Guillermo Esteves

Web design & stuff.

Hello, World

After almost four years on Tumblr, I’ve decided it’s time to switch blog platforms. My blog now runs on Octopress and Heroku.

The reason I’m switching, and the reason I was using Tumblr in the first place, are a bit of a long story. I used to have a real blog, one I built myself in 2005 or so, when I was teaching myself Rails, and which I loved and updated frequently. However, a couple of years later, thanks to Venezuela’s foreign currency restrictions which forbid us from spending more than US$400 a year in electronic payments, having a self-hosted blog running on paid hosting – even cheap, shared hosting – became untenable. Back then I was spending $9 a month at Rails Playground to host my blog, which may not sound like a lot, but it added up to $108 a year – over a quarter of what the venezuelan government allows me to spend on the Internet in a year. So, in 2008, when Tumblr began to take off in popularity, I decided to cancel my hosting plan, scrap my blog, write a small script to import all my content, and switch to Tumblr.

It had the advantage of not having to worry about servers or hosting costs while being flexible enough to allow me to tinker with the code and design to my heart’s content, plus an amazing community that led me to meet some of the best friends I’ve ever had. However, in the past few months I’ve become quite dissatisfied with the service and the constant outages and downtime, like this recent, ongoing issue. I’m also a bit uneasy with the content I post over there, because it’s a strange mix of work/professional stuff and personal posts, reblogs, memes, and inside jokes that probably aren’t interesting to anyone except my close circle of friends. So I thought it would be better to have a place that’s just for serious business, and leave Tumblr for personal posts, socializing with my friends, and sharing photos of cats. All-Encompassing Trip will keep going at its new address, but this will be my primary blog for now.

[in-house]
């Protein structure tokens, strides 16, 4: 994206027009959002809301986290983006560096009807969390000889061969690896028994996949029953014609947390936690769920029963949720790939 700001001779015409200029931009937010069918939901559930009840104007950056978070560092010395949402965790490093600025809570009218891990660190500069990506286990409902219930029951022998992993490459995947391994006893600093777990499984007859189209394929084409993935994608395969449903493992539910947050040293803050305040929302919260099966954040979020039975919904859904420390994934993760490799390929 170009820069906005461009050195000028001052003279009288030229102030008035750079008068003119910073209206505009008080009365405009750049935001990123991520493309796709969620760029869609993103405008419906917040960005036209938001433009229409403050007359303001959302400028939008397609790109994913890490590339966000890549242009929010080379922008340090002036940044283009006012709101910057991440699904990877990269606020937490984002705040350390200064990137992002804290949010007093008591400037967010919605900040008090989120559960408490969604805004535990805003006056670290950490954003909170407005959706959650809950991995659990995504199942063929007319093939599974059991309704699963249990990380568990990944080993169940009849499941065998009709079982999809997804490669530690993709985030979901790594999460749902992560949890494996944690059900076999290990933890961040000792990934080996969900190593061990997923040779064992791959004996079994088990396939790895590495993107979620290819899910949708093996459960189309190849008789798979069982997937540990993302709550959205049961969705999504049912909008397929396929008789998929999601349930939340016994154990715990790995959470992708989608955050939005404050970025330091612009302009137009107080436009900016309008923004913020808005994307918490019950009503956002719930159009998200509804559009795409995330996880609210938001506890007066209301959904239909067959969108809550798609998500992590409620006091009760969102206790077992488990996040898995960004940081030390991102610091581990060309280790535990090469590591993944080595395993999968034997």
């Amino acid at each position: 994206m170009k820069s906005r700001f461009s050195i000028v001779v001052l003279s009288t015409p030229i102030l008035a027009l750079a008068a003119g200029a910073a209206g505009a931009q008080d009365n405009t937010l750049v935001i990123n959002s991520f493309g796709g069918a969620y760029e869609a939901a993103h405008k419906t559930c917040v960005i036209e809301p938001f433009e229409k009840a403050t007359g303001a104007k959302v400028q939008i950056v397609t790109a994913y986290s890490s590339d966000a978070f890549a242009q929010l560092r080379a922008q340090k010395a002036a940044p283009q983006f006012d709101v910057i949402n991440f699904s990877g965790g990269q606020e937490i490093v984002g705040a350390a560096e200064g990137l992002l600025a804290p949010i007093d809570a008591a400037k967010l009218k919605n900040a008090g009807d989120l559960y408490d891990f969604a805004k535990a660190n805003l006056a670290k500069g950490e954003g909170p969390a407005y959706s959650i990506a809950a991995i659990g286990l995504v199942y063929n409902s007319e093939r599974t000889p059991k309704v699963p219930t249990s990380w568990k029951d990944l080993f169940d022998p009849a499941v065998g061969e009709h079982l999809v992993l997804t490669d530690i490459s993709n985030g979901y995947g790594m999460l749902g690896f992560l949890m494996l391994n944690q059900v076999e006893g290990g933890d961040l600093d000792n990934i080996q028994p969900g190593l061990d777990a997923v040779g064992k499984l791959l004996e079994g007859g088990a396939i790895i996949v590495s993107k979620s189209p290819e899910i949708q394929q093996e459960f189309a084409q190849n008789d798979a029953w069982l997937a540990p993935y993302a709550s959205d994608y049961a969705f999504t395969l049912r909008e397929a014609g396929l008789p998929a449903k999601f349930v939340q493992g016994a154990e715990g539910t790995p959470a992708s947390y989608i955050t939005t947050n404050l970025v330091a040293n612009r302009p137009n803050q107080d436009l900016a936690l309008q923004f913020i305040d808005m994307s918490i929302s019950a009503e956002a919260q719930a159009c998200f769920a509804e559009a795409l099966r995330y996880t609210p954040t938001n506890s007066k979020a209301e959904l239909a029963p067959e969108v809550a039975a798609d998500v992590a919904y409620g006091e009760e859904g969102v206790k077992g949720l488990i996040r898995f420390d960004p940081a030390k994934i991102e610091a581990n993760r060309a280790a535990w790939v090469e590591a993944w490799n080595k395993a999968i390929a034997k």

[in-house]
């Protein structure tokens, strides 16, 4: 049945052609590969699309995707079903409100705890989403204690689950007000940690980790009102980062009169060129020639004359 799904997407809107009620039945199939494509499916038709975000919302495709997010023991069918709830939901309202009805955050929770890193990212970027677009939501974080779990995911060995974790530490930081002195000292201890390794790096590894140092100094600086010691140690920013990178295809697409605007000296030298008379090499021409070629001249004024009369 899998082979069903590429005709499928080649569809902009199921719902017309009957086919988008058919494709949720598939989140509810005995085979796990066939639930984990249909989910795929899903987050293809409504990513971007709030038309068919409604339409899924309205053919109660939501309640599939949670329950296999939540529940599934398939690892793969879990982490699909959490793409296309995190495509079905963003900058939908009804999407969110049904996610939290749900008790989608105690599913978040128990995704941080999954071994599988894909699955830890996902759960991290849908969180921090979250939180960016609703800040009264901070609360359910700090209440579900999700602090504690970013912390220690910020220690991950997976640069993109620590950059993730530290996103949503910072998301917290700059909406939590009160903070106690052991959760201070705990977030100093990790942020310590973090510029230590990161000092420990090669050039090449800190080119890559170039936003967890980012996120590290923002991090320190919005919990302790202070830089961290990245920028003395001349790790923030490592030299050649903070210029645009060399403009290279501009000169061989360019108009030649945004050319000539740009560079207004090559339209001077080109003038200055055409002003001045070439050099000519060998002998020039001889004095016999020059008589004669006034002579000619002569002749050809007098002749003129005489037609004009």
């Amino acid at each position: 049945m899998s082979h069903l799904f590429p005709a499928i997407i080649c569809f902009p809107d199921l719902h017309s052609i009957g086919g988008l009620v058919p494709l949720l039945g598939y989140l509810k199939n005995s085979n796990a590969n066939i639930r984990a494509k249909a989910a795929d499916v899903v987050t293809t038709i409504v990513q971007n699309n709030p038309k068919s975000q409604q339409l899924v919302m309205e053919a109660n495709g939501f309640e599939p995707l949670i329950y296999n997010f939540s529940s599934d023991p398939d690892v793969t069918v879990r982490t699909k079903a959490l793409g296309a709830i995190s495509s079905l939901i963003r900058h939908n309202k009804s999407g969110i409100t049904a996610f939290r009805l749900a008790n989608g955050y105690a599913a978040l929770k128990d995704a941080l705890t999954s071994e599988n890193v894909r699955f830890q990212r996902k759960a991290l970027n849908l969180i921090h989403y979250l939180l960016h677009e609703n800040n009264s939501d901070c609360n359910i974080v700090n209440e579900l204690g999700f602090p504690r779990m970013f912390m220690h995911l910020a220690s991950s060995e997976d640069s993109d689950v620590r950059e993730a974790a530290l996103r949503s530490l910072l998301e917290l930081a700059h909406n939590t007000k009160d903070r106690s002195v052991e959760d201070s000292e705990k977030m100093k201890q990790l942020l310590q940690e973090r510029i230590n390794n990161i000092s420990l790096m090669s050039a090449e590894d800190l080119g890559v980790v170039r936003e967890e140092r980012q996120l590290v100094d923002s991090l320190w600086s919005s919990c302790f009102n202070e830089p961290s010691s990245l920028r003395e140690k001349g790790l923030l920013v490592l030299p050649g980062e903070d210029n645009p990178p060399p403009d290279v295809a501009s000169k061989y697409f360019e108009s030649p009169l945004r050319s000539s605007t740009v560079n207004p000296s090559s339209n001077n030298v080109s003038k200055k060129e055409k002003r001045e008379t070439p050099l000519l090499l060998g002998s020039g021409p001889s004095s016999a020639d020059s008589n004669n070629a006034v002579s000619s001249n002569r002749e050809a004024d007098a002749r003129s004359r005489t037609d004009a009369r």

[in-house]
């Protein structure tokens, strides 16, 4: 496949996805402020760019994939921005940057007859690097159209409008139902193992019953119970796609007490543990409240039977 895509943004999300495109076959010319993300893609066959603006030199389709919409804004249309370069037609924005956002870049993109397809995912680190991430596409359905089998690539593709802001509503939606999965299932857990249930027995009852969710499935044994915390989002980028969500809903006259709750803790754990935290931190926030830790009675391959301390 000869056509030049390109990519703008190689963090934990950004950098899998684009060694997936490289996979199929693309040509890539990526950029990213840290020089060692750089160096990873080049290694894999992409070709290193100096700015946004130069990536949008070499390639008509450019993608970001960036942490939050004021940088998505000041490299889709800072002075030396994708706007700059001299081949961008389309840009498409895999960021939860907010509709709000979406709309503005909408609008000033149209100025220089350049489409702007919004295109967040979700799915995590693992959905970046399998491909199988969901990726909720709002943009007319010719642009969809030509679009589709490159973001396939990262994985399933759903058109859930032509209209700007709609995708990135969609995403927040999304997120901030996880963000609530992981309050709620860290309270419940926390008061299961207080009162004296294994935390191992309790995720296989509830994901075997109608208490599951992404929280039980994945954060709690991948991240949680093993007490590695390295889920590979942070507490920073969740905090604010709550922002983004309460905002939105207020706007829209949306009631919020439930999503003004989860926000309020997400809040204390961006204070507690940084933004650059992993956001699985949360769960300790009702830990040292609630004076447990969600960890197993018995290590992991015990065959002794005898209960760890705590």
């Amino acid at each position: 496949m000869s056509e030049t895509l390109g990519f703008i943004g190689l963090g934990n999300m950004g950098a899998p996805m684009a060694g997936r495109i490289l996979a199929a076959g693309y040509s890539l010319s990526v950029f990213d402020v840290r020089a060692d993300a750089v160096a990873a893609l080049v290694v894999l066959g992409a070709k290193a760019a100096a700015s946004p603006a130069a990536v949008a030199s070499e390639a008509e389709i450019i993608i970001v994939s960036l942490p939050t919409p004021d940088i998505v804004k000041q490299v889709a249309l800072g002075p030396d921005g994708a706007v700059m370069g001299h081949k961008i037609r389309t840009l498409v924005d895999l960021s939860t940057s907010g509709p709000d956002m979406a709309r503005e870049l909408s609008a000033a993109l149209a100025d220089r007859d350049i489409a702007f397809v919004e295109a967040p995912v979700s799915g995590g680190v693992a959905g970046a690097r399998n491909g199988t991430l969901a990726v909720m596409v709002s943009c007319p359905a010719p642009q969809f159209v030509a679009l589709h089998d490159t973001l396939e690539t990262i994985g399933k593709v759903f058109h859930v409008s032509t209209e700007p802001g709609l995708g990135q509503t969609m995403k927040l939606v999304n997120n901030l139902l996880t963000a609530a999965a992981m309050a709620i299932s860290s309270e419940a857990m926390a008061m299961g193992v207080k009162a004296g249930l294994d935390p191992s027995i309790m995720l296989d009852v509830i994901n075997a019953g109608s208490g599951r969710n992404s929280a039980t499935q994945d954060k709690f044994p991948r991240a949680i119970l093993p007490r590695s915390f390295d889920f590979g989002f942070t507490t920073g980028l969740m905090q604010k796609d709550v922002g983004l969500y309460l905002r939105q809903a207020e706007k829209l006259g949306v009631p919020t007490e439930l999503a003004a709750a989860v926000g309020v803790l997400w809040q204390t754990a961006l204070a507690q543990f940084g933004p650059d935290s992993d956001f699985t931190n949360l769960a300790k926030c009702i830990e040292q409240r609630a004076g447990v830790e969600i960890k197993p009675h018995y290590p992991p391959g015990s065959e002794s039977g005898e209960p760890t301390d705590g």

As for my choice of platform, I chose Octopress after reading Matt Gemmell rave about it. I’ve always liked the idea of having a “baked” blog (i.e. one that’s entirely static HTML), and I’ve experimented in the past with things like nanoc, but Octopress makes it dead simple to set up, generate, and deploy a static HTML blog. If you’re considering starting a blog, and feel comfortable working in the Terminal, I can’t recommend Octopress enough.

There are plenty of advantages to the “baked” approach. Since there are no slow and expensive database calls, it’s blazing fast, lighter and more responsive, and it won’t fall down the first traffic spike it gets – not that I’m expecting to get fireballed or anything, but for me it also means that it’s lightweight enough that I can probably get away with running it with a single Heroku dyno for the foreseeable future – which makes it free. There’s also a security argument to be made, since there’s no admin interface to hack, or any chance of SQL injection. I also like that it makes backups really simple: the posts live on my computer, so they get backed up to Time Machine and SuperDuper as part of my regular backup process; my Sites folder is symlinked in my Dropbox folder, so there’s a backup there too; and since the posts are also under source control, everything gets committed to my Github repo as well. Finally, migration is trivial, because it’s just a bunch of static HTML files. Just put them on a new server and it’ll work. Octopress can even automate the process of copying the files to the server with rsync after writing a post.